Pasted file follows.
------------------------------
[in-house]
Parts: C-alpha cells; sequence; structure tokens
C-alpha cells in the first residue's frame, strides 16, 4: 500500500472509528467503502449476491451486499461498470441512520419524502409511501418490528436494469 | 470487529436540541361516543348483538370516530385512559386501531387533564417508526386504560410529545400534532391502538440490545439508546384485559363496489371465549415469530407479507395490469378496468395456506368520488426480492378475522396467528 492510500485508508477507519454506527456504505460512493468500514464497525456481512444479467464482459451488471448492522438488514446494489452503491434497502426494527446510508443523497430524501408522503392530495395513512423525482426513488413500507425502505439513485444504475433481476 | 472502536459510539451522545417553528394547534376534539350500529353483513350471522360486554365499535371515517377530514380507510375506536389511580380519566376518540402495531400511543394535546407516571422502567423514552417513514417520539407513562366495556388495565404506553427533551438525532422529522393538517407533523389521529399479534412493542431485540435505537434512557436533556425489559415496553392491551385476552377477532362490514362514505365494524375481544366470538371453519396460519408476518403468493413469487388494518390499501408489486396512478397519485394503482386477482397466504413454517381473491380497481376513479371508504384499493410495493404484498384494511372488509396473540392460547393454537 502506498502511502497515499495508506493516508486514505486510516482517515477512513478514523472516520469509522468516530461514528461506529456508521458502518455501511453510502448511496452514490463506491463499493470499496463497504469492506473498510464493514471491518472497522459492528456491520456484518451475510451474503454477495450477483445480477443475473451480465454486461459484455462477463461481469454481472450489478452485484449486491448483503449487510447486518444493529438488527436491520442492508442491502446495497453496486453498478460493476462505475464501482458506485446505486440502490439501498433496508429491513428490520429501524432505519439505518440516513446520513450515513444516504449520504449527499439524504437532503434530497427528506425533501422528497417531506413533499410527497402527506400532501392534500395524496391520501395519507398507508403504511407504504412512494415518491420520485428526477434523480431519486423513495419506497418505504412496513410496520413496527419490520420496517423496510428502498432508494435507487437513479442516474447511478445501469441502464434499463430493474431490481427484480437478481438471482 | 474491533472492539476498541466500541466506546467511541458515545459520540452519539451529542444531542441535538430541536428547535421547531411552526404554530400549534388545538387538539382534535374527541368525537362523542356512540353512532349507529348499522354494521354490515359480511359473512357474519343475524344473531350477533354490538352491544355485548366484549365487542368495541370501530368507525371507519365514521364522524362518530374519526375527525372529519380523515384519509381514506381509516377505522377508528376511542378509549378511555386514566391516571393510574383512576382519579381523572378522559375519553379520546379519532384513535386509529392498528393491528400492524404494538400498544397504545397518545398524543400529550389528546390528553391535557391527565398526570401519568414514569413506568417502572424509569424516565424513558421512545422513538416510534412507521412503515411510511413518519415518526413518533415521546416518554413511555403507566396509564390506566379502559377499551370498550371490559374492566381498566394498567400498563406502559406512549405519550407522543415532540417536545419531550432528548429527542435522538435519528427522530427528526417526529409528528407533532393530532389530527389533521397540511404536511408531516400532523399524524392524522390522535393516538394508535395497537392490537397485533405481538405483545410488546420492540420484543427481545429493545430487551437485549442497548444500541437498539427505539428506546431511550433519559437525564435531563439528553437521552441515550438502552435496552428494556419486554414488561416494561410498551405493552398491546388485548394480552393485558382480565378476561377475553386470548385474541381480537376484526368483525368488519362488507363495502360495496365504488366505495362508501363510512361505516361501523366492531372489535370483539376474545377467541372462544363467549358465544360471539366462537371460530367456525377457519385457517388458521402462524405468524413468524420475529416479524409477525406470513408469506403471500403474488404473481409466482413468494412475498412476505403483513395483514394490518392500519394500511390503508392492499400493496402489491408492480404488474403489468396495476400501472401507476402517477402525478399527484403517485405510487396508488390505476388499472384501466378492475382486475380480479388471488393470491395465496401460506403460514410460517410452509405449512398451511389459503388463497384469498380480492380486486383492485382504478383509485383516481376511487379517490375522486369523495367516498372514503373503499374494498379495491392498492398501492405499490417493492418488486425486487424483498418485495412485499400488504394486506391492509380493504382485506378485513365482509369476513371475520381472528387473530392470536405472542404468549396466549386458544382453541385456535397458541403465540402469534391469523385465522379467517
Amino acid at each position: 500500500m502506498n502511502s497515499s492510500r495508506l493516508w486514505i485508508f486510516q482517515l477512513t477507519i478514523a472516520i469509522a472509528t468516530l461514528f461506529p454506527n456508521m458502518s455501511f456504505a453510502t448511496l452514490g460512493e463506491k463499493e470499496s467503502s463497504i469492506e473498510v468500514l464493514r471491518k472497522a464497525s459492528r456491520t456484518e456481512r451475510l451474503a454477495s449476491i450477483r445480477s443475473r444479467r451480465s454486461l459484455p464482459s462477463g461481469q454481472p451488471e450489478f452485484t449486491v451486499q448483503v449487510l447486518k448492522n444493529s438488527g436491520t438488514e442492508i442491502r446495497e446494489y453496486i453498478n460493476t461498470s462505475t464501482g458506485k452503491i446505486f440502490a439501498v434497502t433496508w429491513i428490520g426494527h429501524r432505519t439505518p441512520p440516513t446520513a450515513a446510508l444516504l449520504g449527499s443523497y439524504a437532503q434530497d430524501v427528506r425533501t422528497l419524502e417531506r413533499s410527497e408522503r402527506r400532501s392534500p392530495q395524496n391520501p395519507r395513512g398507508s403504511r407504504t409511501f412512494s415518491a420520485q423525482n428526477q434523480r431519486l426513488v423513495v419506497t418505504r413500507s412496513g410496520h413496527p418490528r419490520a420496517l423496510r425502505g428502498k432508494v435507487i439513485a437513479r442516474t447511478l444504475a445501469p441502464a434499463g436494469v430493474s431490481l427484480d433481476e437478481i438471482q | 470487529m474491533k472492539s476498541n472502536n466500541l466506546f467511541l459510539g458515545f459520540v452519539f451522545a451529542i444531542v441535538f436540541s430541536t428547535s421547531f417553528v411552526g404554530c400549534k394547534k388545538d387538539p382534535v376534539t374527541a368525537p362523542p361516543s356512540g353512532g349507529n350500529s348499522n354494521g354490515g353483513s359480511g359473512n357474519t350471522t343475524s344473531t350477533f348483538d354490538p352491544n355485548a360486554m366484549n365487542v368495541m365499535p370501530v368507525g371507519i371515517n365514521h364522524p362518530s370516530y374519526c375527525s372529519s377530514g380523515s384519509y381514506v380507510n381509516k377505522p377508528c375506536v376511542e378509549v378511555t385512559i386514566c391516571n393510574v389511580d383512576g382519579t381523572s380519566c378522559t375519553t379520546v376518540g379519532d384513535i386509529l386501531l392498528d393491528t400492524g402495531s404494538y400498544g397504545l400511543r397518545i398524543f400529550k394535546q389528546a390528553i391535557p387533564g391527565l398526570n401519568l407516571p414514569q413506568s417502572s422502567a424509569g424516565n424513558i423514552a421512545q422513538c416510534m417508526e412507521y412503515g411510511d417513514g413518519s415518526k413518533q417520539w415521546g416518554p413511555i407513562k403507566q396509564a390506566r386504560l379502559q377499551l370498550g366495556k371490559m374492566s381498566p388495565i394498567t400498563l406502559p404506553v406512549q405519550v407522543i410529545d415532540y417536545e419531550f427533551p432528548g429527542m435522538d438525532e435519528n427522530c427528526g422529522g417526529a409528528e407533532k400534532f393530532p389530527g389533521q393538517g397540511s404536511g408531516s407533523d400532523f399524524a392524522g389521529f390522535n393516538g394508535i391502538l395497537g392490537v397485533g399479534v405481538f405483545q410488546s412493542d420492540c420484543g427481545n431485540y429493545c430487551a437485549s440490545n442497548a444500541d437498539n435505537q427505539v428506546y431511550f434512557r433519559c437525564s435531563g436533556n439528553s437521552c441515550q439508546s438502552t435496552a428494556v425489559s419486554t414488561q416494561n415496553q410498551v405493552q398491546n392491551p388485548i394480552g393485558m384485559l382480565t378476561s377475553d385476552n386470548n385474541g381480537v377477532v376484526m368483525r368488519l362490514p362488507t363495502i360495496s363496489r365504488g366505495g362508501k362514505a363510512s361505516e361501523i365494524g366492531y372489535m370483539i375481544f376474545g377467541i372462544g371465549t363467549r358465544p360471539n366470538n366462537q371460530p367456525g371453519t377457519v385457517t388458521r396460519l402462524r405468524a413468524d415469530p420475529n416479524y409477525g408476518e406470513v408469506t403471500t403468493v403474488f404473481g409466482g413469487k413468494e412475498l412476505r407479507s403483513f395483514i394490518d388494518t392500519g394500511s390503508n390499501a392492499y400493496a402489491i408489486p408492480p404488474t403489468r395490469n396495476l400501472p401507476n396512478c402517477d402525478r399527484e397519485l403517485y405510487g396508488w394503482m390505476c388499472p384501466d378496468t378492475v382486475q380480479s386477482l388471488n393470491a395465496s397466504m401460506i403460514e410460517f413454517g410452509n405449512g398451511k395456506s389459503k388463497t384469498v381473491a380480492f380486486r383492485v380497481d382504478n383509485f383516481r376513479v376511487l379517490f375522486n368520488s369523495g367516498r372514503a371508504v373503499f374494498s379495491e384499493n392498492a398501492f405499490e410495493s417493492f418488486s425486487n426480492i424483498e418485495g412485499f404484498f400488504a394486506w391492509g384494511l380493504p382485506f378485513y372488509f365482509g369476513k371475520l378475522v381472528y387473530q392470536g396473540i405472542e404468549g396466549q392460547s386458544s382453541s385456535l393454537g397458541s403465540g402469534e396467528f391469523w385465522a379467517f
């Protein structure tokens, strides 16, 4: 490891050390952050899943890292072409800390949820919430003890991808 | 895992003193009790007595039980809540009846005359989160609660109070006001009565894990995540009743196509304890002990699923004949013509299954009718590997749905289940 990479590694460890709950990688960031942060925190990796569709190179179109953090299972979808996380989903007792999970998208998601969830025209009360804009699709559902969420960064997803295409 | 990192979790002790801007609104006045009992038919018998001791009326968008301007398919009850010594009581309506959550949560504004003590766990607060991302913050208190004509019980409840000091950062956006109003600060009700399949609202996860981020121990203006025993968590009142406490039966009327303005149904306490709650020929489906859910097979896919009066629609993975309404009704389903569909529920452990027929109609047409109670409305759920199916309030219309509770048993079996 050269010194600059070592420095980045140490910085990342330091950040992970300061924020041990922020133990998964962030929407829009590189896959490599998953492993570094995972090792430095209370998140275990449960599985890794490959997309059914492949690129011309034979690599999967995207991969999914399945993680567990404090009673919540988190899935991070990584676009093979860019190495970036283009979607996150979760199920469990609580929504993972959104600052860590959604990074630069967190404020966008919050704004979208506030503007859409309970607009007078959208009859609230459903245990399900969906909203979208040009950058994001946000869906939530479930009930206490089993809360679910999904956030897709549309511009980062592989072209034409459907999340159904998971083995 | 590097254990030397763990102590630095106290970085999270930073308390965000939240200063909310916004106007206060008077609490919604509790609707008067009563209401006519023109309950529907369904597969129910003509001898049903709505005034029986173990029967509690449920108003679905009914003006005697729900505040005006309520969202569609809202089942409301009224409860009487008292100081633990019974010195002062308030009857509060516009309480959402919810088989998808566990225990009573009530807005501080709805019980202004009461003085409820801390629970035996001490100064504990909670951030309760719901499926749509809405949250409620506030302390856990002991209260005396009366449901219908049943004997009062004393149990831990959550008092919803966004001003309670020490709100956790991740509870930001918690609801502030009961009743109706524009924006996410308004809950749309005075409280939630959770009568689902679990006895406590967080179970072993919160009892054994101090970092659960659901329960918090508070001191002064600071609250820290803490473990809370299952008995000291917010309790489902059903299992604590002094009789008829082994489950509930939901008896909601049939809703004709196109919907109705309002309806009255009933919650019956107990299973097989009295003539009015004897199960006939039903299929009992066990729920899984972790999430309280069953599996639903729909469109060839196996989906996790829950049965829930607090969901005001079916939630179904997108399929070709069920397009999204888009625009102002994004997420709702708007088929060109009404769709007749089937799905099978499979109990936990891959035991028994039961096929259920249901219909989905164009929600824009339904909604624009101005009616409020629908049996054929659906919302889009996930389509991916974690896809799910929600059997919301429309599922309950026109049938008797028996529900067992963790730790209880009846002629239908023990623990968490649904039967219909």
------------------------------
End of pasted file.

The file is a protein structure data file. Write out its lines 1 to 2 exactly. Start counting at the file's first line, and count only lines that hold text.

[in-house]
Parts: C-alpha cells; sequence; structure tokens